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April 07, 2021

As ONE makes its American TV debut, Philly's Eddie Alvarez has sights set on history

Wednesday night's card on TNT will be ONE Championship's first live primetime event on U.S. television.

MMA Eddie Alvarez
Eddie-Alvarez-intro_040721_ONE ONE Championship/Courtesy

Philly's Eddie Alvarez will fight on TNT at 10 p.m. on Wednesday night.

Right now, after reaching the highest level in both the UFC and previously in Bellator, 37-year-old Eddie Alvarez has but one goal: to win his third belt with his new promotion, ONE Championship, and become the first mixed martial artist to have held the title in all three. 

OK, two goals — that, and bringing his new outfit to Philadelphia, something the Kensington native has been trying to work out since his days at UFC. Unfortunately, he left UFC for ONE shortly before Dana White and UFC announced that they would be returning to the City of Brotherly Love for the first time in nearly a decade. And with Alvarez fighting that very night in Asia and fellow local lightweight Paul Felder injured and unable to take part, the UFC Fight Night in Philly back in 2019 certainly felt like it was missing something

Meanwhile, Alvarez was continuing to fight for ONE, Asia's biggest MMA company, all the while knowing that although no ONE event had yet taken place in the U.S. there was still a chance he would once again fight on his home turf.

That's because for the last several years, ONE Championship CEO Chatri Sityodtong has been trying to break into the American market, which can prove difficult given the time difference and the lack of well-known American fighters, the kind that would attract a U.S.-based audience looking for an alternative to UFC (although Chatri would tell you that ONE events are so much more entertaining that the names hardly matter).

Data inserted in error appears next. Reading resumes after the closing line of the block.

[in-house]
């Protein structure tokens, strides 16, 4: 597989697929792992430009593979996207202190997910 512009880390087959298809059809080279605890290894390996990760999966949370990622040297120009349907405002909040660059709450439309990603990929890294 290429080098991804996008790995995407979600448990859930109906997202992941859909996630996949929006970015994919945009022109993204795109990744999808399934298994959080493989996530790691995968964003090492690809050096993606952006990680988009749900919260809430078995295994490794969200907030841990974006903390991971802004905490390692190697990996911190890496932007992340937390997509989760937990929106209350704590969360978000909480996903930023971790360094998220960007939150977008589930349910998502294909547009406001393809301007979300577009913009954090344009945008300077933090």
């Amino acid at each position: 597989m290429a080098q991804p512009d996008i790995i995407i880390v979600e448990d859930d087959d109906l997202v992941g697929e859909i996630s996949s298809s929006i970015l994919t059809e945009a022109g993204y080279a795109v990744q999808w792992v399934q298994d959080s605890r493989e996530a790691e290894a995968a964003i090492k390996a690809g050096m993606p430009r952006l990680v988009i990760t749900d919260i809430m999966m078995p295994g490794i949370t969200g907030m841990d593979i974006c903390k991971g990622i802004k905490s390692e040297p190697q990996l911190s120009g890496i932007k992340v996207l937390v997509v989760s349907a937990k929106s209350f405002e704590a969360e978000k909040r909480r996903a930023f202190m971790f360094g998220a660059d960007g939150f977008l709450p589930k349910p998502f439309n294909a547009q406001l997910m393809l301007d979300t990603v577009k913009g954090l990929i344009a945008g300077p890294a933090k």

So what did ONE do? They went out and signed two former UFC champs in Alvarez and Demetrious Johnson in order to give their organization, which already boasted some of the biggest names in Asian MMA, more name recognition in the States.

On Wednesday night, Alvarez and Johnson will each fight as part of the co-main event when ONE makes it American primetime debut at 10 p.m. on TNT, the first step in the company's eventual plans of hosting cards in the U.S.

"This is everything I envisioned when I joined ONE Championship," the former UFC lightweight champ told PhillyVoice. "Yes, I want to go to Asia — I have a lot of Asian fans — and I want to fight for them. They were always great to fight for, especially in Japan and Tokyo, but the ultimate goal was to bring ONE Championship to the United States. We're in the first stages of that by first bringing a mainstream card to primetime television in the United States on TNT. That's the beginning of what I envisioned. First we get to the American audience in primetime, where it's good for them so they can see what's going on, and then we bring it here in person."

For Alvarez, Wednesday night's bout in Singapore will take "The Underground King" to his fifth country in his last five fights, but all he really wants is one fight at home.

While ONE has yet to bring an event to the US, that is definitely something that is in the plans. And Alvarez is doing everything he can to make sure that Chatri knows he wants that fight to take place in Philly. In fact, during a call earlier this year to promote ONE's primetime debut on TNT, Chatri was asked about possible events in the States and in his answer mentioned just one city by name — Philadelphia, with a wink and a nod directed toward Alvarez.